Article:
Let's see another case. Local communities do not always welcome seeing aquaculture cages close to their shores. Moving them further offshore benefits from higher quality water and allows them to be washed by the ocean currents. We have the technology.

I say let us make it possible for business to go for it: let us help them access finance and skilled labour. And let us help them choose the right spot. Locating one farm across state borders can be more efficient and environmentally sounder than building two in two separate and more vulnerable spots.

Just like reallocating shipping lanes away from protected areas reduces the risk of environmental disasters. And so on.

In the EU we have created a framework for maritime and coastal Spatial Planning for our States to plan their use of space and even multiple uses of the same space. This gives environmental legitimacy to public planning and legal certainty to private investors.

Just as we want to plan the use of space as carefully as we do on land, it is probably not a bad idea to control sea traffic as strictly as we control sky traffic.

We are now actively preparing the ground for a totally integrated maritime security strategy, which we believe will tremendously improve our rescue operations and our fight against crime and pollution through cooperation between surveillance authorities in a cost-efficient way.

I don’t see why such an idea should not move to the global level one day. In fact the sooner, the better.

Because space planning and surveillance concur to help the other crucial aspect of sustainability: safety.

It may not be possible to rule out risks entirely when working offshore. But we must take concrete action to prevent accidents like the 2010 Deepwater Horizon; and also smaller accidents like blowouts, explosions, structural failures and the like.

We must make sure that, as new shipping lanes open up in the Arctic because of the receding ice, we don’t just take the good. But we also properly prepare for all the risks involved.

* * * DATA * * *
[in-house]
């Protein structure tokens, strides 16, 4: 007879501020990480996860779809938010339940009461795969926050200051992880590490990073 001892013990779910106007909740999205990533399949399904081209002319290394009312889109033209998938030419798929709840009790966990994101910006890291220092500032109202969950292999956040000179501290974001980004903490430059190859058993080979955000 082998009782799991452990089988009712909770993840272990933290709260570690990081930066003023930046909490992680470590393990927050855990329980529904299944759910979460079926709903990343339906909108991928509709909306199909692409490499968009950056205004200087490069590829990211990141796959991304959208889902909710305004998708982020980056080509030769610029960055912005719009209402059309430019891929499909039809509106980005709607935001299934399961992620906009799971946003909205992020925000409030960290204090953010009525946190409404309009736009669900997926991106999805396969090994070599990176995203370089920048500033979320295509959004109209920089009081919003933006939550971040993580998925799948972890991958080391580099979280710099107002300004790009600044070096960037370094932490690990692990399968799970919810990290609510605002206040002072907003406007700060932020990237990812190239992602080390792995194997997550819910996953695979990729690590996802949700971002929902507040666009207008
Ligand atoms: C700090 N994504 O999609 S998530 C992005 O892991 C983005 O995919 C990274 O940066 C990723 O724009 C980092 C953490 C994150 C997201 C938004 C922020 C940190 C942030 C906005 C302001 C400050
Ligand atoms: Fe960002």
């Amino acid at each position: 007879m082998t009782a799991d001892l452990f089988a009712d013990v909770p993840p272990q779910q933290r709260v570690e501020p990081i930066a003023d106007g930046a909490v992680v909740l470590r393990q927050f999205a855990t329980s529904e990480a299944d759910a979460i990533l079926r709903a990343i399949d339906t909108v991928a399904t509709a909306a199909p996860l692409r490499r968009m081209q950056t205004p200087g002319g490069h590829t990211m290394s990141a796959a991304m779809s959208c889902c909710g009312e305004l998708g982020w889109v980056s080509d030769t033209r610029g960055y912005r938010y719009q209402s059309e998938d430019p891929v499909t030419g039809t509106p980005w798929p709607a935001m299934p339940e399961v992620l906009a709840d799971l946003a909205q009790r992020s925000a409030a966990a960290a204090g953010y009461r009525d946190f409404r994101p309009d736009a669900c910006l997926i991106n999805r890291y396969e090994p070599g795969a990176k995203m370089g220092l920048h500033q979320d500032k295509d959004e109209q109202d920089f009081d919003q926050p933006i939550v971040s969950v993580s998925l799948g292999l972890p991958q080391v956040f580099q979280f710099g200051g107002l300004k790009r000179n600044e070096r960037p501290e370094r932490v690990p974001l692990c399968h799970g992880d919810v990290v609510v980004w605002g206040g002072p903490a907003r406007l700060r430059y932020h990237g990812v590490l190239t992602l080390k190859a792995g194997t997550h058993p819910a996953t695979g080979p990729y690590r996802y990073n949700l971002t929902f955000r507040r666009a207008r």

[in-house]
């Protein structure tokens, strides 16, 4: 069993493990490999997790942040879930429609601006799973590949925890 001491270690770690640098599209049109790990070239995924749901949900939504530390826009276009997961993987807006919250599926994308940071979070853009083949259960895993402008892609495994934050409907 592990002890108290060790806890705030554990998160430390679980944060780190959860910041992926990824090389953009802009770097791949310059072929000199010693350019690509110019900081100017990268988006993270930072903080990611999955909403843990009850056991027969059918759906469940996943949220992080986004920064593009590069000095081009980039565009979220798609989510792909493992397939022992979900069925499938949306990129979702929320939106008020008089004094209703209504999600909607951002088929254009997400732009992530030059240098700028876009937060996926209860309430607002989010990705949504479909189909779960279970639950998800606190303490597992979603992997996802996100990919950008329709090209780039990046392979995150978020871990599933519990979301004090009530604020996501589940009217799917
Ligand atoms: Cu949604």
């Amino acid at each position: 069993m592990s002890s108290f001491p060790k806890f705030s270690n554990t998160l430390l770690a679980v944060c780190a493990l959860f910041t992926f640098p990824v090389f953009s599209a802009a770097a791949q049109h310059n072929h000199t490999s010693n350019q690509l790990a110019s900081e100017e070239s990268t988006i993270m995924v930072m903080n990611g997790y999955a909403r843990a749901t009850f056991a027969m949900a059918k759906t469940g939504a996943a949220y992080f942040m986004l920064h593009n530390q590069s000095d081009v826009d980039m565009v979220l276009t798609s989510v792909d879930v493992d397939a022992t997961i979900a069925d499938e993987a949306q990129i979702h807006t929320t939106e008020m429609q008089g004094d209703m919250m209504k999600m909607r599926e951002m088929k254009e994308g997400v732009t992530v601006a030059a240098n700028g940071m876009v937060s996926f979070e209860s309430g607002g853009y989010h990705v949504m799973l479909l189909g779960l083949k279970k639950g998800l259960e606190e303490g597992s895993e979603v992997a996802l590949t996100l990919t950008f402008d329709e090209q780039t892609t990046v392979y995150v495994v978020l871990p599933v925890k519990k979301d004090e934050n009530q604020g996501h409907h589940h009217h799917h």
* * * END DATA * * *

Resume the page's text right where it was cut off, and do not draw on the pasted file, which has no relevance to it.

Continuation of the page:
Otherwise, whatever economic miracle we build, it’ll be built on sand.

There are many other things we can do to make sure that the new economic frontier is tread upon safely and sustainably: for Europe we have provided guidance in support of aquaculture, ocean energy and tourism; and we are now looking at what can be done in marine biotechnology and deep-sea mining.

We believe these are extremely promising sectors that need an extra push from the authorities to produce the socio-economic mutation that we need.

And because a lack of access to marine data has been holding us back, we have committed to better understanding it through research, both at EU level and through cooperation over the Atlantic.

Reducing the level of uncertainty to the sea's behavior should defeat, as we have invariably seen across Europe and across sectors, the operators' inherent reluctance to invest.

Basically what I'm saying is that we are developing cross-cutting tools and sea-basin strategies, because the sea is a complex 'system' requiring a rational, systematic, holistic approach.

This is why international cooperation is so important and this is why I would like to see some of those tools make the leap: from European to global.

Don’t get me wrong. We do have instruments at global level – instruments, like UNCLOS, that are valuable and necessary. But they can be slow, fragmented and easily hampered by a few.

They are certainly not fit for the economic challenges of this century nor are they able apt to respond in real time to the changing circumstances of the dynamic marine environment.

The ocean challenge demands that we streamline them, upgrade them and in parallel we create common tools, apply common strategies, pool our means and fill in the gaps.

In conclusion, I say yes to the new economic frontier, but resolutely no to a "lawless Wild West". Let us not forget that developments today, good or bad, go at very high speed. The promise of new riches from the sea should not blind us to the dangers and consequences for future generations.

Maria Damanaki

European Commissioner for Maritime Affairs and Fisheries

Last Updated ( Friday, 28 February 2014 )